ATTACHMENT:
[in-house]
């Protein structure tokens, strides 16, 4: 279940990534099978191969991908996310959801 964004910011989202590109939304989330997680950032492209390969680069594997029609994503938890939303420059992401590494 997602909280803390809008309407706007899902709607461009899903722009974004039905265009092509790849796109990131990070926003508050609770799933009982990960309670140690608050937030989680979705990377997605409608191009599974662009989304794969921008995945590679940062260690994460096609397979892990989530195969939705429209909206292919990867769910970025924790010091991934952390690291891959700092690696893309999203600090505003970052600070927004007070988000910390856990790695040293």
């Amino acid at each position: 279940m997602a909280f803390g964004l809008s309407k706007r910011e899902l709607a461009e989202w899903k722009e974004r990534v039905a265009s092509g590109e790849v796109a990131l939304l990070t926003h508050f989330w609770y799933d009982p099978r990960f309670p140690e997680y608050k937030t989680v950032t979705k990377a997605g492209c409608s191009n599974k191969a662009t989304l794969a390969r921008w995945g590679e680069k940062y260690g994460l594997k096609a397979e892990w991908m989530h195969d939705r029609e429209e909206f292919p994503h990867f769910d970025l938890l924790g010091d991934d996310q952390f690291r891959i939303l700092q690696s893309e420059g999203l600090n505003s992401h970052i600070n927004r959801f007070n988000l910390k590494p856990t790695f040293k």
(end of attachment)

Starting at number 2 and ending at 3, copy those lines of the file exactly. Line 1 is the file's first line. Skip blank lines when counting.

């Protein structure tokens, strides 16, 4: 279940990534099978191969991908996310959801 964004910011989202590109939304989330997680950032492209390969680069594997029609994503938890939303420059992401590494 997602909280803390809008309407706007899902709607461009899903722009974004039905265009092509790849796109990131990070926003508050609770799933009982990960309670140690608050937030989680979705990377997605409608191009599974662009989304794969921008995945590679940062260690994460096609397979892990989530195969939705429209909206292919990867769910970025924790010091991934952390690291891959700092690696893309999203600090505003970052600070927004007070988000910390856990790695040293």
């Amino acid at each position: 279940m997602a909280f803390g964004l809008s309407k706007r910011e899902l709607a461009e989202w899903k722009e974004r990534v039905a265009s092509g590109e790849v796109a990131l939304l990070t926003h508050f989330w609770y799933d009982p099978r990960f309670p140690e997680y608050k937030t989680v950032t979705k990377a997605g492209c409608s191009n599974k191969a662009t989304l794969a390969r921008w995945g590679e680069k940062y260690g994460l594997k096609a397979e892990w991908m989530h195969d939705r029609e429209e909206f292919p994503h990867f769910d970025l938890l924790g010091d991934d996310q952390f690291r891959i939303l700092q690696s893309e420059g999203l600090n505003s992401h970052i600070n927004r959801f007070n988000l910390k590494p856990t790695f040293k």